Team:Slovenia/Protease signaling/Reporters


nbsp;Protease reporters

  • Three luciferase based reporters for detection of protease activity were designed and tested.
  • Cleavable firefly luciferase was used as an inverse reporter, displaying a decrease in luminescence upon proteolytic cleavage.
  • Circularly permuted and cyclic luciferase were used as direct reporters, displaying an increase in luminescence upon proteolytic cleavage.
  • Fluorescent and enzymatic reporters with cleavable ER retention signals were designed to test induced protein secretion.


As our project was aimed to develop novel orthogonal signaling pathways based on proteases, as well as at the development of a protein ER retention and release system, we tested and adapted several types of reporters, that will also be useful to other iGEM teams.

To measure the activity of the proteases, we used three types of reporters based on firefly luciferase: the cleavable fLuc inverse reporter, the circularly permutated fLuc (cpLuc) and the cyclic fLuc (cycLuc).

Luciferase reporters for detection of proteolytic activity can be designed to lead either to a decrease of its activity due to proteolysis (inverse reporter) or to increase luciferase activity by proteolytic cleavage of an inactive enzyme. The cleavable luciferase inverse reporter assay is expected to be relatively insensitive as a large fraction of the luciferase, typically more than 20%, has to be degraded before an appreciable difference in the output is detected, while an assay that leads to activation of luciferase might be able to detect much proteolytic activity.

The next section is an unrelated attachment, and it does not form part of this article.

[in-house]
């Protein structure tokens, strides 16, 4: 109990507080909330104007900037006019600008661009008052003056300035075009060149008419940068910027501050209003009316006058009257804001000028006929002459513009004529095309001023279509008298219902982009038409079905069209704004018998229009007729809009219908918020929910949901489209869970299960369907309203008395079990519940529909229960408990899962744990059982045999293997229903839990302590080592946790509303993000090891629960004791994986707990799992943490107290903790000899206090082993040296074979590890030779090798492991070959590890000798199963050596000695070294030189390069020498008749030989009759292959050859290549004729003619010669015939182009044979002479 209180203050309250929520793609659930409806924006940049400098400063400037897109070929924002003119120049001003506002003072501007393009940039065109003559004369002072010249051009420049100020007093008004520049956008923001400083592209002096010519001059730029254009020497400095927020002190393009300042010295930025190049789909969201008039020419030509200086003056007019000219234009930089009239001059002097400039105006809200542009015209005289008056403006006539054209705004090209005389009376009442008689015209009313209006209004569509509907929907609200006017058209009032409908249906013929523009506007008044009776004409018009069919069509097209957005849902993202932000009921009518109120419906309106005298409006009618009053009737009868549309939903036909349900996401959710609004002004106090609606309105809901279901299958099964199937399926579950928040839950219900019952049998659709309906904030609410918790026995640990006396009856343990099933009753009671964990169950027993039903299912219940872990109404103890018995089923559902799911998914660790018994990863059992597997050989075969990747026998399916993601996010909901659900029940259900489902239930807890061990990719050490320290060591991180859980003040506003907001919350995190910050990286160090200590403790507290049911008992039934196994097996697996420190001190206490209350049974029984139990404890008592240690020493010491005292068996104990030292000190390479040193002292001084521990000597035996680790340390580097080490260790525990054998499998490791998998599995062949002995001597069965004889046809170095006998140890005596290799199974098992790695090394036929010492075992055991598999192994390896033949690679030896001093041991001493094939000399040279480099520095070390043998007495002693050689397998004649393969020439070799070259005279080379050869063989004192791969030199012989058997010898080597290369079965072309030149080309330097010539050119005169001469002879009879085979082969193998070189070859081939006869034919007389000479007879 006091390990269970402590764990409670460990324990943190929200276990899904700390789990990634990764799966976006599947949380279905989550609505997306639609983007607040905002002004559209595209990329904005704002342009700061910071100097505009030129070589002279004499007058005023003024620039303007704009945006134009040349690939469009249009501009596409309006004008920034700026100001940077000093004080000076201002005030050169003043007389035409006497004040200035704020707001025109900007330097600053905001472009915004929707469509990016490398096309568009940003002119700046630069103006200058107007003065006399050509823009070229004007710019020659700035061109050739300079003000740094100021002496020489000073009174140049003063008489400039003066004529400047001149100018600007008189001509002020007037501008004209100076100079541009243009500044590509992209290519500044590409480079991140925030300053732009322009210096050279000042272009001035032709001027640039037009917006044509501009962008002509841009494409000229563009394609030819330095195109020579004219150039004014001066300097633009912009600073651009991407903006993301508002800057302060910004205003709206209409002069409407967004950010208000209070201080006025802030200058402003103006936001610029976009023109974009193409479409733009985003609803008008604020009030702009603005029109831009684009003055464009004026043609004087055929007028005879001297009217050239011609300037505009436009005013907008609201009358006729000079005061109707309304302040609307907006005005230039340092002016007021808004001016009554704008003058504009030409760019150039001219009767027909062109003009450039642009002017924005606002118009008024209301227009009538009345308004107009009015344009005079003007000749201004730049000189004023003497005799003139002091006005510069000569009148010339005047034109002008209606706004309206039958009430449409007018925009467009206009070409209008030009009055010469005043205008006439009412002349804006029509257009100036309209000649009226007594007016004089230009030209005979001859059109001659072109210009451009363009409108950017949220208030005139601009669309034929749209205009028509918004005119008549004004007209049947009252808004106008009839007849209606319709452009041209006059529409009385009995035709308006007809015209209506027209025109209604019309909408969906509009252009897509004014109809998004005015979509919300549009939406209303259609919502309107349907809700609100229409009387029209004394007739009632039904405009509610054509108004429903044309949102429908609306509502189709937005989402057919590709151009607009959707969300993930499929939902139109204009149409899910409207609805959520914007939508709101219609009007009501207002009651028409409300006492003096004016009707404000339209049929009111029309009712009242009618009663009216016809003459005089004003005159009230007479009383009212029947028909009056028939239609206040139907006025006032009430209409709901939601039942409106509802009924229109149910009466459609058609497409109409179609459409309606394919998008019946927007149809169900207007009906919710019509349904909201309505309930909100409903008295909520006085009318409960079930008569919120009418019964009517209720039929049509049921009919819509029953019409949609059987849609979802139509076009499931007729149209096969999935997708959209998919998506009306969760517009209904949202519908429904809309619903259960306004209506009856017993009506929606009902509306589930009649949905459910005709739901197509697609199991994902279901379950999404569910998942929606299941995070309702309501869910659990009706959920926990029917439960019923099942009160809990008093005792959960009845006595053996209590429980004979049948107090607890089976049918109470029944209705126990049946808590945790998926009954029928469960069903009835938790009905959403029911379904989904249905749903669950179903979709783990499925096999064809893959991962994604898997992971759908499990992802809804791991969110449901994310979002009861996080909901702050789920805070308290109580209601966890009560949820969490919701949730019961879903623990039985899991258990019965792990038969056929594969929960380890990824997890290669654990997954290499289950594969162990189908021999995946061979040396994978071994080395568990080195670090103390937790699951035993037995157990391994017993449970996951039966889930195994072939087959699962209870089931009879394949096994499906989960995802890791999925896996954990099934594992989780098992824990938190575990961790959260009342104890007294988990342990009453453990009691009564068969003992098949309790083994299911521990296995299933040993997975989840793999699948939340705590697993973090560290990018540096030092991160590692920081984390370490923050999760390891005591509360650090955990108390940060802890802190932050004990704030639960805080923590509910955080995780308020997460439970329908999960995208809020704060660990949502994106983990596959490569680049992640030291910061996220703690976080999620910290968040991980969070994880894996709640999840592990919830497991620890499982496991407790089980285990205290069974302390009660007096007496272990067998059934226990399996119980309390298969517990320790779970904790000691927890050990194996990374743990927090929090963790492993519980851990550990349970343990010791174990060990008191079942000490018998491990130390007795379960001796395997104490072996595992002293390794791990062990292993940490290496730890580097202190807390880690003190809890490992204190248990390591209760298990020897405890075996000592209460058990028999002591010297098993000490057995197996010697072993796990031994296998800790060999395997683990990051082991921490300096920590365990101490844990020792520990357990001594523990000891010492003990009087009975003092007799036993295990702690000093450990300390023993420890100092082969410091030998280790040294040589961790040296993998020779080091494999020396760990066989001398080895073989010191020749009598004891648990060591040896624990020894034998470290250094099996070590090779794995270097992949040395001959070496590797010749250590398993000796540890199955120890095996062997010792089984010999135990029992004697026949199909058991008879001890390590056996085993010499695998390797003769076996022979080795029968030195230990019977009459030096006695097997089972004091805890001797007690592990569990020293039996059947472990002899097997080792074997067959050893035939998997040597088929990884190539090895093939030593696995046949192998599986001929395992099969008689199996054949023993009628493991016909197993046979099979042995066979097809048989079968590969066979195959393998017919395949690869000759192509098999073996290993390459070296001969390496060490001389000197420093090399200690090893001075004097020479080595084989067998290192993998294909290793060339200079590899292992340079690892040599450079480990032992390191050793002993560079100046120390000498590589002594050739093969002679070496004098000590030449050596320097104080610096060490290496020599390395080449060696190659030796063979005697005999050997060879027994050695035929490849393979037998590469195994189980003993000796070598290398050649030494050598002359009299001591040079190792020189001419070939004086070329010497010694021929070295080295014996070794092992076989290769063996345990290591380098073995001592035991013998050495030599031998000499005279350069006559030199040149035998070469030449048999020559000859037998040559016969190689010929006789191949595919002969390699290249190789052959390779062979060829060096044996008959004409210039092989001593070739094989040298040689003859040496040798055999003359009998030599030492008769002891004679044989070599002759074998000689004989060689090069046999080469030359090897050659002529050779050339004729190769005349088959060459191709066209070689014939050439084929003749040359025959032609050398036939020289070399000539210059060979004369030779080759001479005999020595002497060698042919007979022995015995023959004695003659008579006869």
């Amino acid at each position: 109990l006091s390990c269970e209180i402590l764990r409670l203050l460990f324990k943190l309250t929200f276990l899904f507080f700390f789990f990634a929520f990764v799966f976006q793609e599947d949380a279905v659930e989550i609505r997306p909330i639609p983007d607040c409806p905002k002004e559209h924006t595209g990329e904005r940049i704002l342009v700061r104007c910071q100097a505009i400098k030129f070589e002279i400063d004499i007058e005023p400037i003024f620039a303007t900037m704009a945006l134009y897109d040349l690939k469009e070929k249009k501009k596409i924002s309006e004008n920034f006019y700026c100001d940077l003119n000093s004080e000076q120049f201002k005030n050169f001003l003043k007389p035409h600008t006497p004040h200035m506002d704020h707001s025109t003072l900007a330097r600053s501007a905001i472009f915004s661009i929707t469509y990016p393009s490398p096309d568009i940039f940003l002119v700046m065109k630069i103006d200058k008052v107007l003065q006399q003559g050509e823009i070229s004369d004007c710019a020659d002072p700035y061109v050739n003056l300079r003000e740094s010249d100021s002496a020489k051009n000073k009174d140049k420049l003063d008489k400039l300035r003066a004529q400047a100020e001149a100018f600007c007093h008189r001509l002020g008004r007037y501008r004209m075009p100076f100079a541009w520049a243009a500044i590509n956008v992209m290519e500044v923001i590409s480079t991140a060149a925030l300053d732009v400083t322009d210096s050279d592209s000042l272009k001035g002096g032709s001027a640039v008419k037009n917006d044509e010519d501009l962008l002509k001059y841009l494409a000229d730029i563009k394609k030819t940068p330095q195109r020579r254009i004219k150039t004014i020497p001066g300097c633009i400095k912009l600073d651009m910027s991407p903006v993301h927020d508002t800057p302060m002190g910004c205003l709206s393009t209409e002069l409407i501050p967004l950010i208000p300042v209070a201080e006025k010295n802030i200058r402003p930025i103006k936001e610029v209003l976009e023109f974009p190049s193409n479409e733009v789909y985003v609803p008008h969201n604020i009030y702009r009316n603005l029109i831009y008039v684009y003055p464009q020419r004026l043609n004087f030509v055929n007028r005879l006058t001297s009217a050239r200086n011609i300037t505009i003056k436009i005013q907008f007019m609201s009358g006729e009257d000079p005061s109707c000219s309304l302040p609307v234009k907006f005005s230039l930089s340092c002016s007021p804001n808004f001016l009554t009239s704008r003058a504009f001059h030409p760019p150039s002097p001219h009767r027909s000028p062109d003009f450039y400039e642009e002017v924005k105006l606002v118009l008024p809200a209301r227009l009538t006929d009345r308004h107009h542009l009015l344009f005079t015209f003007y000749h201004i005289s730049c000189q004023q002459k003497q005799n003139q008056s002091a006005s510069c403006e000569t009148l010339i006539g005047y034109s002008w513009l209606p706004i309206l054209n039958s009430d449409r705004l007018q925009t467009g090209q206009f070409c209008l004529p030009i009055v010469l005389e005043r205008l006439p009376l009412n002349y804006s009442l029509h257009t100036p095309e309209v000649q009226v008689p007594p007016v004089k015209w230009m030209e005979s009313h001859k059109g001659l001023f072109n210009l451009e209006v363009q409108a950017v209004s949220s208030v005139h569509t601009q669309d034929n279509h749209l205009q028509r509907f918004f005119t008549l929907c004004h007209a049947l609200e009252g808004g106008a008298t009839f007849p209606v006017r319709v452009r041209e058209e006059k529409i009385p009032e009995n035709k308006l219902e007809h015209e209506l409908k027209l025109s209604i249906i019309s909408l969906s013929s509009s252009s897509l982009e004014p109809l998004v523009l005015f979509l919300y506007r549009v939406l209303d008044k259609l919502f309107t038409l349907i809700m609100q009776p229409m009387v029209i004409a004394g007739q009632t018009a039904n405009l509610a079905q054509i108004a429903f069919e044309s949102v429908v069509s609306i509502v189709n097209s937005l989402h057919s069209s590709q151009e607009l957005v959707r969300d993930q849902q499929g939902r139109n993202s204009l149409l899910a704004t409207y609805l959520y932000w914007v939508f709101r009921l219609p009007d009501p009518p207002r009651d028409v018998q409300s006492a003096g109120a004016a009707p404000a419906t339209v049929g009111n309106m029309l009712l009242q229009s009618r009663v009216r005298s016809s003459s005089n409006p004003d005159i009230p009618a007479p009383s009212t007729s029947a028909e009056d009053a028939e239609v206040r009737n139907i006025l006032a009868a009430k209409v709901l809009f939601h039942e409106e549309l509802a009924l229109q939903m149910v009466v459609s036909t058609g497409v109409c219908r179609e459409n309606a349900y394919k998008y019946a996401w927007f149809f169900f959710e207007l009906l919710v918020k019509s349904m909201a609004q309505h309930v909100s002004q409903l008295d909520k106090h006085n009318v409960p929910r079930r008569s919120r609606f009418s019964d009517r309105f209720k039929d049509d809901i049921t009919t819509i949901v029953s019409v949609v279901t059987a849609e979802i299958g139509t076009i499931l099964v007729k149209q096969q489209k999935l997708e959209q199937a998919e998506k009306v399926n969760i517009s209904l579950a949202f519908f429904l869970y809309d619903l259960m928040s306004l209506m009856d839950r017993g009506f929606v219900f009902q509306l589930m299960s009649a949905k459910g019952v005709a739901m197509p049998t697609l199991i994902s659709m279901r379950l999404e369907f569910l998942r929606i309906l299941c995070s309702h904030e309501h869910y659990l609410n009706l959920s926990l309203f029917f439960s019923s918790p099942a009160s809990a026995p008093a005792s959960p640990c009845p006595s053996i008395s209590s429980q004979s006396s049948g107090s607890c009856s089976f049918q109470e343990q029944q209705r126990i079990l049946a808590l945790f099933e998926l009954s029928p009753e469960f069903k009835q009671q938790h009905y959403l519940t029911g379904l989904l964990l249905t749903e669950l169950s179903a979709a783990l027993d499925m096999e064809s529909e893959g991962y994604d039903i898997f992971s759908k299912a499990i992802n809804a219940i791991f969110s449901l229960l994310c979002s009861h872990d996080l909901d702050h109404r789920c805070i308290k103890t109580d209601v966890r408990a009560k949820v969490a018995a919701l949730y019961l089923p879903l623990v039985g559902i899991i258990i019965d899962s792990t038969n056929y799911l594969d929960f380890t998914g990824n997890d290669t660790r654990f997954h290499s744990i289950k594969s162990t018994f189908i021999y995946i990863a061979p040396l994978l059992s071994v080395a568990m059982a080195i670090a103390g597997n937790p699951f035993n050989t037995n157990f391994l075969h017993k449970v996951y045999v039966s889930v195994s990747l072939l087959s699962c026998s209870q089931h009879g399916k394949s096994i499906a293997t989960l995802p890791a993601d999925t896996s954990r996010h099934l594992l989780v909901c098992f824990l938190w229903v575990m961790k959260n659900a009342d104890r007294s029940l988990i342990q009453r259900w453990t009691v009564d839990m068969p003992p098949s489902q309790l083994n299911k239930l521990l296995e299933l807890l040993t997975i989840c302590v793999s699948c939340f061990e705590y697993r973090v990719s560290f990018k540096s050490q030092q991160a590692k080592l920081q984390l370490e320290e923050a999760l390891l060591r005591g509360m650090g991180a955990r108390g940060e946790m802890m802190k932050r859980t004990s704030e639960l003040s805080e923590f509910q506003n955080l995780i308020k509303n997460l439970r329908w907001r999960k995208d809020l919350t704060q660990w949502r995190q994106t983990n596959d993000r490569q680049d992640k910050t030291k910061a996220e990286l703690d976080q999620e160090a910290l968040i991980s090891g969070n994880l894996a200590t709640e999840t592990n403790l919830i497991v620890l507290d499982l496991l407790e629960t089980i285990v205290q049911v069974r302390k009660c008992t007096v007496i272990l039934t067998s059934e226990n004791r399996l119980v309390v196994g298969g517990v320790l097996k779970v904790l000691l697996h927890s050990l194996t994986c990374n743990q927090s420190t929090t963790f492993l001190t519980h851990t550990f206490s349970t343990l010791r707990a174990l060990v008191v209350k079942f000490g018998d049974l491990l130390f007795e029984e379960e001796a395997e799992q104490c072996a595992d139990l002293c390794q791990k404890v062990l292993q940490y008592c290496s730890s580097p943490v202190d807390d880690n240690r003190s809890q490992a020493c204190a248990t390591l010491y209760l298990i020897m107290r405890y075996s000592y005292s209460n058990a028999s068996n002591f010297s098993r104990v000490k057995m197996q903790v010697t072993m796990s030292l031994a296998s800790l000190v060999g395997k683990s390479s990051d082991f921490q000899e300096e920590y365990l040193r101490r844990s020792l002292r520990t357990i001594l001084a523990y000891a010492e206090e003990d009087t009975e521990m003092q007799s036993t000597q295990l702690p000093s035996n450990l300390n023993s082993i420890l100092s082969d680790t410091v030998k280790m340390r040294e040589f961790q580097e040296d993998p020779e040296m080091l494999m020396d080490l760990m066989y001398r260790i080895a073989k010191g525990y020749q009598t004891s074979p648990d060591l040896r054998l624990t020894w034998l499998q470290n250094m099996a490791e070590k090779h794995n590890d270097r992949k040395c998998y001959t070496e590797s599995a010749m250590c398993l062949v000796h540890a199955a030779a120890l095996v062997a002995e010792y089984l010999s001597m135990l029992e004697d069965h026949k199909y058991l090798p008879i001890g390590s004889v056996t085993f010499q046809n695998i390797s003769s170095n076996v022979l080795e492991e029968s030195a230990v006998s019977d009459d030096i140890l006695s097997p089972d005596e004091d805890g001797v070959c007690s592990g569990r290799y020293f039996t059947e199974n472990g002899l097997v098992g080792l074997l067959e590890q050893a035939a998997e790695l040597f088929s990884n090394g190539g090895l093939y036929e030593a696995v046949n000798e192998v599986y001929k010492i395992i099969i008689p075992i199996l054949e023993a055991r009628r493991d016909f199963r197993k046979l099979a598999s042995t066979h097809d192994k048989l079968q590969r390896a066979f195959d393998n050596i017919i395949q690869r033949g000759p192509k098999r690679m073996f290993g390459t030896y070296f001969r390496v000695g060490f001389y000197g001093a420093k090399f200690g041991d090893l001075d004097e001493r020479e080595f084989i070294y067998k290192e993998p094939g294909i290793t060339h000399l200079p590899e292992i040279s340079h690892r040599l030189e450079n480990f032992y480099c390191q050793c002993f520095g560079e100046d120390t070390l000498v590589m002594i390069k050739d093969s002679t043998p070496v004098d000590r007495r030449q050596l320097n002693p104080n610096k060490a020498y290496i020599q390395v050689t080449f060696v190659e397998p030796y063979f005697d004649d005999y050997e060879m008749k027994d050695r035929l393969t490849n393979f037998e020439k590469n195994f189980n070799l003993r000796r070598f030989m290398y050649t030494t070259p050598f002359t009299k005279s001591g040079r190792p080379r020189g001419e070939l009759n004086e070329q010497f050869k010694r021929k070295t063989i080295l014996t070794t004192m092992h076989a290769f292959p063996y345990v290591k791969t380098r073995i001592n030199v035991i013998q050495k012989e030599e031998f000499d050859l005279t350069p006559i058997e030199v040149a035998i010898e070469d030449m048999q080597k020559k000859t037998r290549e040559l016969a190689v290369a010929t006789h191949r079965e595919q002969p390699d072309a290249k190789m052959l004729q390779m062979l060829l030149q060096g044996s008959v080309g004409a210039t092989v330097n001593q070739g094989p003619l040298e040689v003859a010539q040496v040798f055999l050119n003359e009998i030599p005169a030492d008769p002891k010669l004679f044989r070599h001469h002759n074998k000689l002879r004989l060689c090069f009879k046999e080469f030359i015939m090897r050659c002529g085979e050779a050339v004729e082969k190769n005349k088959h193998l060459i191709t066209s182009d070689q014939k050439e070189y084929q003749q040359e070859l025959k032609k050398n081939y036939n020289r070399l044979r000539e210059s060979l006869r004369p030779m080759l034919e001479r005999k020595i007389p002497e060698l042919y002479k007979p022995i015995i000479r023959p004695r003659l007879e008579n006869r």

Luciferase reporters.

(A) Scheme of wild-type luciferase. The site of insertion for the cleavage peptide is marked by an arrow. (B) Scheme of cleavable luciferase and the mechanism of inactivation by proteolysis. (C) Scheme of wild-type luciferase. The split site and the circular permutation are marked by arrows. (D) Scheme of circularly permuted luciferase and the mechanism of activation by proteolysis. (E) Scheme of cyclic luciferase, cyclization by intein excision and mechanism of activation by proteolysis.

Additionally, we developed a split luciferase system that functions as an output for logic functions, integrating the activity of orthogonal proteases. Finally, to measure protein retention and release from the endoplasmic reticulum (ER), we used TagRFP and SEAP reporters.


nbsp;Cleavable luciferase

We inserted amino acid sequences targeted by selected proteases into a loop of the firefly luciferase. The substrate sequence thus divided the fLuc into two fragments (nLuc and cLuc), with a protease cleavage site between them ( 3A and B). The insertion site for the substrate sequence was based on the previously described split luciferase system Shekhawat2009 , where we expected that this site would also be permissible to short linker insertion without significantly altering luciferase activity. Upon addition of an appropriate protease, the reporter would be cleaved at the substrate site and the two fragments would dissociate, in turn decreasing the fLuc activity. In this system higher protease activity corresponds to a lower luciferase activity. The reporters were additionally equipped with protein tags at the N- and C-termini in order to allow immunostaining for detection of protein cleavage by western blotting (Light-dependent mediator Figure 5D).

nbsp;Circularly permuted luciferase